Clarion River, Finalist for ‘River of the Year,’ Honored with Postage Stamp
The year 2018 was a huge year for the Clarion River, and 2019 stands to be even bigger.
In late November, the Clarion was named one of four rivers nominated for “Pennsylvania River of the Year, 2019,” and this Pennsylvania Wilds river is also among 12 U.S. Wild and Scenic Rivers to be featured on a postage stamp issued by the United States Postal Service in the new year.
*Jan. 16, 2019 update: Clarion River has been named 2019 Pennsylvania River Of The Year after garnering 5,850 of the 14,790 cast in this year’s contest. Learn more here.
Some of us recall a time when things weren’t always so rosy for the Clarion River. It was once regarded as Pennsylvania’s most polluted waterway. Run-off from riverside tanneries and especially acid mine drainage more than a century ago contributed to devastating pollution, but in the 1980s, restoration efforts took hold, and nearly 40 years later the Clarion is home to clear water and a robust fishery.
These restoration efforts were so successful that in 1996 the Clarion River was designated a National Wild and Scenic River by the National Wild and Scenic Rivers System, a federal organization which aims to protect and enhance river conditions to ensure recreational and scenic value. It is one of only two National Wild and Scenic Rivers in the Pennsylvania Wilds (with the other being the Allegheny).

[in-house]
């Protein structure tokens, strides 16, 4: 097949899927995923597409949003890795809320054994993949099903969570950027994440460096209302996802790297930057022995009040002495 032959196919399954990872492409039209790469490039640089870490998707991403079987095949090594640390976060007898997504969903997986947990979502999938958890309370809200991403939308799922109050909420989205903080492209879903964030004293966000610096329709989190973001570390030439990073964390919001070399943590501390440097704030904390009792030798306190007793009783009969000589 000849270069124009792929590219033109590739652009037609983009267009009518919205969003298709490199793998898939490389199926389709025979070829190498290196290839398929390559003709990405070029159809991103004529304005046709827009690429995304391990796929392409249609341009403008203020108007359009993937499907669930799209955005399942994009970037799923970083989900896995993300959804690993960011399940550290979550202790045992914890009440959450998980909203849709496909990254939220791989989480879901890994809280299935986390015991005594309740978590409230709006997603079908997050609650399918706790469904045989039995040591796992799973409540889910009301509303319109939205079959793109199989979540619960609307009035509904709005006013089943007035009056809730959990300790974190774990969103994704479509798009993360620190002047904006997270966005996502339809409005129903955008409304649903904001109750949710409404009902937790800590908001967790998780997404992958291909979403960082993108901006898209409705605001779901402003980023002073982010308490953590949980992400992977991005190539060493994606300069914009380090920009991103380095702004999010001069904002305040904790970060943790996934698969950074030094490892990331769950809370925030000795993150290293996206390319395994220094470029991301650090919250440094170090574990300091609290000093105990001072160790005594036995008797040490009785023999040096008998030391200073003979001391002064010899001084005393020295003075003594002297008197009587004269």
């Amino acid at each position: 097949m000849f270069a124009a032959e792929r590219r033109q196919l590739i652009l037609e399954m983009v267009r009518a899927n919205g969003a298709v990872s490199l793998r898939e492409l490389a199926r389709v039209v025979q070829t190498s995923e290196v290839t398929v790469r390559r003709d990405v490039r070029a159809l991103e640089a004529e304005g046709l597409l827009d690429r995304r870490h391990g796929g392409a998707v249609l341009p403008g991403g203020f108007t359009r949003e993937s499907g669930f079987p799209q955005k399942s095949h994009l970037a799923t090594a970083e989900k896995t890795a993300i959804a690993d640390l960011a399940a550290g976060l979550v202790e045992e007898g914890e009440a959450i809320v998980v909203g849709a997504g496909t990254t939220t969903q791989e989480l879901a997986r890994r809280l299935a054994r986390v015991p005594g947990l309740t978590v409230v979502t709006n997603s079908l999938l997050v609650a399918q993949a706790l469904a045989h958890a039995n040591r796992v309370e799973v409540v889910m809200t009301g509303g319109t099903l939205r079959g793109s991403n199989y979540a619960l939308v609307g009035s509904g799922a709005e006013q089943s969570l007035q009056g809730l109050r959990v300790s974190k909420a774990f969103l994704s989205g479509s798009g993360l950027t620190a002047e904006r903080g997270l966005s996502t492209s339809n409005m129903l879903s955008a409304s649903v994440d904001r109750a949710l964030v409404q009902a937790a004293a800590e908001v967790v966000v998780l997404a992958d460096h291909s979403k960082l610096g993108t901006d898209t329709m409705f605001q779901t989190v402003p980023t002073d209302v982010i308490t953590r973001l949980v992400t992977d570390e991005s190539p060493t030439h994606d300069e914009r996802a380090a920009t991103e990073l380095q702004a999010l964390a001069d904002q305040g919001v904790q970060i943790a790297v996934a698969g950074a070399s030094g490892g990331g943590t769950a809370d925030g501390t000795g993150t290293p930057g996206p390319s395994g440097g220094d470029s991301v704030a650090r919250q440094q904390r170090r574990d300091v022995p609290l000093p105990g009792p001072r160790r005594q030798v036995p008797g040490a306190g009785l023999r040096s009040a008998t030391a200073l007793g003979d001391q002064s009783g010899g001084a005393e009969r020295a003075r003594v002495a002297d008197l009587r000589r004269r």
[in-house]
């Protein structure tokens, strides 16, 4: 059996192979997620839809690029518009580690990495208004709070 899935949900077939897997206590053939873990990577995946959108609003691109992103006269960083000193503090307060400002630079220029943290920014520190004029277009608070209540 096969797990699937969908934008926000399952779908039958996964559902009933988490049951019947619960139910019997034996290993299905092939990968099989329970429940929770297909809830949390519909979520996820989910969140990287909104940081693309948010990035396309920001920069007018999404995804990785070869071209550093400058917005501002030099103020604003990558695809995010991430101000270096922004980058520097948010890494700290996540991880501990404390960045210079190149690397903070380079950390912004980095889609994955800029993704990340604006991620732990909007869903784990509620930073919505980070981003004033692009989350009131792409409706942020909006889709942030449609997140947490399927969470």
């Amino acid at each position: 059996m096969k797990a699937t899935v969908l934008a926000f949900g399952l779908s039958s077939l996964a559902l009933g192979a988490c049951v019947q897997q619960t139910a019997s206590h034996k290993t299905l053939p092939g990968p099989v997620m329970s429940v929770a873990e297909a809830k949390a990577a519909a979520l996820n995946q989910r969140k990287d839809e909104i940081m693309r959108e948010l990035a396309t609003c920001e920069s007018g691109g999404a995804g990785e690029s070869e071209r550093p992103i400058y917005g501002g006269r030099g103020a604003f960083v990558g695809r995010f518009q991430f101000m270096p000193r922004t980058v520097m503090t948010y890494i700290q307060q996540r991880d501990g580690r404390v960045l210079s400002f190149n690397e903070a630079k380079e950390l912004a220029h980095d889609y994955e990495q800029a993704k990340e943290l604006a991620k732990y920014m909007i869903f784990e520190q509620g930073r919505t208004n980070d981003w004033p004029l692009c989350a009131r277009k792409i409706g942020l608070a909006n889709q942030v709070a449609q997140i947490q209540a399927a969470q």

Beginning in the Pennsylvania Wilds Elk Country and meandering southwest through the Cook Forest & the Ancients landscape, the Clarion’s 110-mile-long recovery efforts continue today thanks to the conservation efforts of several agencies and organizations along its corridor, namely the Elk County Conservation District (ECCD), The Western Pennsylvania Conservancy and the Allegheny Watershed Improvement Needs Coalition (WINS).
The Pennsylvania Organization for Watersheds and Rivers (POWR), an affiliate of the Pennsylvania Environmental Council, administers the River of the Year program with funding from the Pennsylvania Department of Conservation and Natural Resources (DCNR).